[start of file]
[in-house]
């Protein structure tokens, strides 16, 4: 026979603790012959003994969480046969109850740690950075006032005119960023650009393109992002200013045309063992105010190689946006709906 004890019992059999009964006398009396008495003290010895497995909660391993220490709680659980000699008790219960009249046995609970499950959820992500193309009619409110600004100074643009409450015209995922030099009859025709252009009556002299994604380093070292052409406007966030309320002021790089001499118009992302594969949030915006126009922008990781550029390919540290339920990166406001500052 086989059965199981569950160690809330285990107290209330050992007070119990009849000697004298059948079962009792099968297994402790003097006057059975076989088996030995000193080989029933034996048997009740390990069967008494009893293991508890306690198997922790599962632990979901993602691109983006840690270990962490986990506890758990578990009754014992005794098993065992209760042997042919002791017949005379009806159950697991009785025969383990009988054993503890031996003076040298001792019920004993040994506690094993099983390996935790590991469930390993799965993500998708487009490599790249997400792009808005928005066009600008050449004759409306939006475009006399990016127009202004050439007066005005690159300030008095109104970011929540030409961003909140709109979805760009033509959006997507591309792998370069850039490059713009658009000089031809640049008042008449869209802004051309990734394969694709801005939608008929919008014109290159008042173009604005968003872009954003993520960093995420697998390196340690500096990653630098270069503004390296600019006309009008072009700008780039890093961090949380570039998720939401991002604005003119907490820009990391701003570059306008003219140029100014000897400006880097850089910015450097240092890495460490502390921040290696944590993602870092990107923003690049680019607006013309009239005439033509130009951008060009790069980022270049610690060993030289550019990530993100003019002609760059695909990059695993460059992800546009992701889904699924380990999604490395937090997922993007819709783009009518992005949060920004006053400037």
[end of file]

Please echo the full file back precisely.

[in-house]
């Protein structure tokens, strides 16, 4: 026979603790012959003994969480046969109850740690950075006032005119960023650009393109992002200013045309063992105010190689946006709906 004890019992059999009964006398009396008495003290010895497995909660391993220490709680659980000699008790219960009249046995609970499950959820992500193309009619409110600004100074643009409450015209995922030099009859025709252009009556002299994604380093070292052409406007966030309320002021790089001499118009992302594969949030915006126009922008990781550029390919540290339920990166406001500052 086989059965199981569950160690809330285990107290209330050992007070119990009849000697004298059948079962009792099968297994402790003097006057059975076989088996030995000193080989029933034996048997009740390990069967008494009893293991508890306690198997922790599962632990979901993602691109983006840690270990962490986990506890758990578990009754014992005794098993065992209760042997042919002791017949005379009806159950697991009785025969383990009988054993503890031996003076040298001792019920004993040994506690094993099983390996935790590991469930390993799965993500998708487009490599790249997400792009808005928005066009600008050449004759409306939006475009006399990016127009202004050439007066005005690159300030008095109104970011929540030409961003909140709109979805760009033509959006997507591309792998370069850039490059713009658009000089031809640049008042008449869209802004051309990734394969694709801005939608008929919008014109290159008042173009604005968003872009954003993520960093995420697998390196340690500096990653630098270069503004390296600019006309009008072009700008780039890093961090949380570039998720939401991002604005003119907490820009990391701003570059306008003219140029100014000897400006880097850089910015450097240092890495460490502390921040290696944590993602870092990107923003690049680019607006013309009239005439033509130009951008060009790069980022270049610690060993030289550019990530993100003019002609760059695909990059695993460059992800546009992701889904699924380990999604490395937090997922993007819709783009009518992005949060920004006053400037």